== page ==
Federal government contractors face many uncertainties as they implement President Biden’s COVID-19 vaccine mandate. This includes the distinct possibility of civil lawsuits arising out of their implementation of the mandate, including potential allegations of invasion of privacy, wrongful termination, lost wages, discrimination, personal injury or other common law claims or statutory violations. At least 

Covington’s Senior Advisor Carl Bildt, former prime minister and foreign minister of Sweden, analyses the key trends expected to drive geopolitics and business over the near term.

Globally, strategic competition between the United States and China, and to some extent with a revisionist Russia, continues to be a source of geopolitical tensions. At the

On 12 October the House of Commons Science & Technology and Health and Social Care Committees published their report into the UK Government’s handling of the Coronavirus Pandemic (the Report).

The Report focused on six main areas

  • the UK’s pandemic preparedness;
  • the use of border controls, social distancing and lockdowns to control the pandemic;
  • the

On September 24, the Safer Federal Workforce Task Force released guidance on workplace safety protocols for federal contractors and subcontractors related to COVID-19 (“the Guidance”).  The Guidance was issued pursuant to President Biden’s Executive Order on Ensuring Adequate COVID Safety Protocols for Federal Contractors.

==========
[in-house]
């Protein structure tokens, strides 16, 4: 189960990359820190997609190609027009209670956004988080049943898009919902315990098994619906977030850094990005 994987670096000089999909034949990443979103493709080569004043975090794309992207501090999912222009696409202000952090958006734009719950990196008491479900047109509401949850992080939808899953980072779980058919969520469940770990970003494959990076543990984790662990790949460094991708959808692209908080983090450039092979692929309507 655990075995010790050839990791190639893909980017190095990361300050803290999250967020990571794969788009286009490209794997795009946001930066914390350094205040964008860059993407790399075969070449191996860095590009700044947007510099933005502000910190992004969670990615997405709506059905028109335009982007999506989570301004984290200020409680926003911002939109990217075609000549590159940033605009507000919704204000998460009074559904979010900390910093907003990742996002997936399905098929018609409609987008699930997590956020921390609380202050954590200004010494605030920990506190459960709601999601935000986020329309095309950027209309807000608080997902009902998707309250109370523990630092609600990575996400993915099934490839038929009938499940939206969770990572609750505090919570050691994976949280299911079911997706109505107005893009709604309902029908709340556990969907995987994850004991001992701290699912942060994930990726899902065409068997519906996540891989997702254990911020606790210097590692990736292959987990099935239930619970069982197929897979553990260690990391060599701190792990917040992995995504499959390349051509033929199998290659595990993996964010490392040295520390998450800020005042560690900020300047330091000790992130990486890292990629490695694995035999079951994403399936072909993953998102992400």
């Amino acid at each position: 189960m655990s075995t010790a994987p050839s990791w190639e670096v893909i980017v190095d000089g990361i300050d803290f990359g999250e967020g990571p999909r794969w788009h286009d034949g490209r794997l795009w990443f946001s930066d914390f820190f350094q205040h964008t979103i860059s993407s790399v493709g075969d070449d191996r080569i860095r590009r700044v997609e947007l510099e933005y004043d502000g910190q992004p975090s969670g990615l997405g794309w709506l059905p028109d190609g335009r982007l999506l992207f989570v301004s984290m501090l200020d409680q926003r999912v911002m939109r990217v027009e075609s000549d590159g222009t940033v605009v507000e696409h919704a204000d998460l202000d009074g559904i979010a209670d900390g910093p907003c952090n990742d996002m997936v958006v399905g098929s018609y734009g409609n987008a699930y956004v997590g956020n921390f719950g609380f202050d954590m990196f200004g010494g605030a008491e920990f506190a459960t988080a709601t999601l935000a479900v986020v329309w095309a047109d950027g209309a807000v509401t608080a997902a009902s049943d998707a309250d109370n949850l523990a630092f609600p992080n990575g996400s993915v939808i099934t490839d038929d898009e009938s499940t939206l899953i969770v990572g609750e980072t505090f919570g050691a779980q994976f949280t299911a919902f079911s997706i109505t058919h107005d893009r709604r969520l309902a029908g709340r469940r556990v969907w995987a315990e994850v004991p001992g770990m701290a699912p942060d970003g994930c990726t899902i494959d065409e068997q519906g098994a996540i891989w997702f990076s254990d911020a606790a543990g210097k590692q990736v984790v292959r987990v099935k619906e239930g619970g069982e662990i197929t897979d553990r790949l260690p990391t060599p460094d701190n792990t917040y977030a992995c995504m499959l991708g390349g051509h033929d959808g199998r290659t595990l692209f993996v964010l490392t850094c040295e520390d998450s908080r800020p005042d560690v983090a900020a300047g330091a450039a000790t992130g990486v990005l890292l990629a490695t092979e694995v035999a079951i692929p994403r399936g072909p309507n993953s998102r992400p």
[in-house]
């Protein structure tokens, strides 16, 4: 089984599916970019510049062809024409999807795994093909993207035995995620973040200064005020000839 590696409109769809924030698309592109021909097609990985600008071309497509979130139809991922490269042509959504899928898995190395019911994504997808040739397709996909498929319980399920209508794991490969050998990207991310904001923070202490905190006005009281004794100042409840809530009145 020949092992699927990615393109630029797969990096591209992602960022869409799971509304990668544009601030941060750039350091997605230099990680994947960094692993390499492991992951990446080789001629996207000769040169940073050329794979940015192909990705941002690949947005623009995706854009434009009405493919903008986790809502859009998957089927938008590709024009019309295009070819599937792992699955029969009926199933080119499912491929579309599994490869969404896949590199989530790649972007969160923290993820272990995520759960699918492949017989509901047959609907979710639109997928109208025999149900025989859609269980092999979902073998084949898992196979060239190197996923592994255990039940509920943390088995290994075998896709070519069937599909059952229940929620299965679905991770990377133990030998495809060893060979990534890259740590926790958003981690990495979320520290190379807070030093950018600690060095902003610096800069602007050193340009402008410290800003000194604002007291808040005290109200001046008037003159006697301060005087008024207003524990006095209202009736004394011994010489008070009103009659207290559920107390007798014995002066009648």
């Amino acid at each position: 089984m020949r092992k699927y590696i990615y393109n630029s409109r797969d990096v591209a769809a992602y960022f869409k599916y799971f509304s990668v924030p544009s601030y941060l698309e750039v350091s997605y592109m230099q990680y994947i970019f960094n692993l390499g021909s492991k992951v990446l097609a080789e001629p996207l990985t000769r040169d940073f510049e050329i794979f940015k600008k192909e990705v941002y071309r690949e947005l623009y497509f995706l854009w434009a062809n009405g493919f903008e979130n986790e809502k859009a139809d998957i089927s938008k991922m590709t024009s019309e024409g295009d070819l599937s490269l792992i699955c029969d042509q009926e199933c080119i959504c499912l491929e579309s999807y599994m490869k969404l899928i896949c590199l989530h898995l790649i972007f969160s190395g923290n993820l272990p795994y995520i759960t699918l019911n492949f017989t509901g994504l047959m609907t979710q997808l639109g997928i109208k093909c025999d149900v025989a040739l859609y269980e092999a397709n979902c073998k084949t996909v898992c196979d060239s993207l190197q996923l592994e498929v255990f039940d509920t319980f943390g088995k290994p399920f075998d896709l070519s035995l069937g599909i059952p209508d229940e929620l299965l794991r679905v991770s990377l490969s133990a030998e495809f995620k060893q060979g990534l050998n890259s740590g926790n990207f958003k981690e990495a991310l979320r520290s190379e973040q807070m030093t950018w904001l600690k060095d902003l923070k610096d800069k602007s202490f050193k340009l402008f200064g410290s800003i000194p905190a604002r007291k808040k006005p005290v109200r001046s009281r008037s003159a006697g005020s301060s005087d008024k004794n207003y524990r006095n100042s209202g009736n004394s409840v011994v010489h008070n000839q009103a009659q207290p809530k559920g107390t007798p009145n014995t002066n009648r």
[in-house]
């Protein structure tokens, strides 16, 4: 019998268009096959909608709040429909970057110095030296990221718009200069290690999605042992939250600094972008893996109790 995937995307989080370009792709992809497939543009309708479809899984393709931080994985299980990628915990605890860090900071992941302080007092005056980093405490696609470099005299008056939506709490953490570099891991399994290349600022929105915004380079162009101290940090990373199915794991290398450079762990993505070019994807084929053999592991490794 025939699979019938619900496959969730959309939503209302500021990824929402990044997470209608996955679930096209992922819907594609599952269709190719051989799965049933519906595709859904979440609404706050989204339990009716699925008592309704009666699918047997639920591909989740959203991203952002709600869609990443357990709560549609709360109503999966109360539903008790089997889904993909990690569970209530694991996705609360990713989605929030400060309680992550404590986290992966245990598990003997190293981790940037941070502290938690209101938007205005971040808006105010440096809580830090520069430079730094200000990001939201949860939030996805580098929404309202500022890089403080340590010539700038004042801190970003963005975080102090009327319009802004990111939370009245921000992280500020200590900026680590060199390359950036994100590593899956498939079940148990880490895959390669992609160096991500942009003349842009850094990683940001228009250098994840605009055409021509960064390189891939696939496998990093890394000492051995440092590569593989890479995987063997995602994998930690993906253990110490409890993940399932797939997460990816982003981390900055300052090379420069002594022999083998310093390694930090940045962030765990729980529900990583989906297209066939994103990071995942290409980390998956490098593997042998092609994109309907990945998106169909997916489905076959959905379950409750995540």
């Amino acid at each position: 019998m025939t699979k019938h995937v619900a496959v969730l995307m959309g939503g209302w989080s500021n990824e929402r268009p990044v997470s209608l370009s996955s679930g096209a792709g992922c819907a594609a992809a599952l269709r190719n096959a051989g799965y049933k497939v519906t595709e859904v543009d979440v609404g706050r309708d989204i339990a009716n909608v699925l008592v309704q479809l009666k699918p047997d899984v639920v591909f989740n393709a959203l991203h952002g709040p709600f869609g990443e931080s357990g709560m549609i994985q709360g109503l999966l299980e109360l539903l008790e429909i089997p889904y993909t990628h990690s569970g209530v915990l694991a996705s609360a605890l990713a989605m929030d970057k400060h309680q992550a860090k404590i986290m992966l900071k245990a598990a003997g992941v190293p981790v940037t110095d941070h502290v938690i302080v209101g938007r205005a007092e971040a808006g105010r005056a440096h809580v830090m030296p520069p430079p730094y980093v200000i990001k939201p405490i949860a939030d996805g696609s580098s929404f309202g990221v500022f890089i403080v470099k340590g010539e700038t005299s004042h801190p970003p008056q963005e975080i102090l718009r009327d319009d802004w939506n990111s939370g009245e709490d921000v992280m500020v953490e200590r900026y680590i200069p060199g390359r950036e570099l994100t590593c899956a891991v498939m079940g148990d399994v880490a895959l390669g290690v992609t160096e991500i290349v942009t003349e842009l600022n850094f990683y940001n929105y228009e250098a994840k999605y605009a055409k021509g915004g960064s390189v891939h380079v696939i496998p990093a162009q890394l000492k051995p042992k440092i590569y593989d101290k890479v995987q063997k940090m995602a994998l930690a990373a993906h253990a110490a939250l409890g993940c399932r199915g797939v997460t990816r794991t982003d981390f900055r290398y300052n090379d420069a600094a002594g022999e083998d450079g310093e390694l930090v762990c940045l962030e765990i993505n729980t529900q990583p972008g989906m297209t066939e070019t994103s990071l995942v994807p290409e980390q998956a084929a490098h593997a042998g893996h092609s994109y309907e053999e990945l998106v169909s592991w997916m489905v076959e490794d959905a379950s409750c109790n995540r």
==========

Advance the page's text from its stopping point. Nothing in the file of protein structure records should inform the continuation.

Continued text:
As expected, the Guidance covers a broad range of contract

On September 9, the Biden Administration released a number of new details for its Path out of the Pandemic that will impact U.S. Government contractors and a number of other individuals and entities.  In addition to requiring most executive agency employees to receive COVID-19 vaccines, the Administration plans to mandate that executive agency contractors

Ireland is beginning to emerge from the shades of Covid with almost full opening of the economy now planned for October 22nd.  It brings with it some significant changes to working lives, education and business and while the signals are optimistic, caution is in the air.

The Irish have followed a conservative approach to the

On March 4, 2021, Brazil deposited with the United Nations its ratification of the Nagoya Protocol (“Protocol”) (see here the announcement of Brazil’s Ministry of Foreign Affairs).  This represents Brazil’s formal commitment to be bound by the Protocol.

On August 6, 2020, the Brazilian Senate passed a Decree that ratifies the Nagoya Protocol. The Protocol complements Brazil’s existing access and benefit sharing rules relating to Brazil’s genetic heritage and associated traditional knowledge (“ABS Framework”).  One important effect of this ratification is that other countries parties to the Protocol will have to ensure that users of Brazilian genetic heritage and associated traditional knowledge comply with the Brazilian ABS Framework.  However, the inverse is also true.  Brazil will need to ensure that Brazilian users of foreign genetic heritage and associated traditional knowledge comply with the access and benefit sharing regime of the country of origin.


Continue Reading Brazil Ratifies the Nagoya Protocol

As the Brexit Deal settles down and the UK becomes used to being a Third Country in relation to the EU, it is worth taking a moment to reflect on the damage that Brexit may have done to the United Kingdom. This is particularly evident in N Ireland and Scotland – both of which voted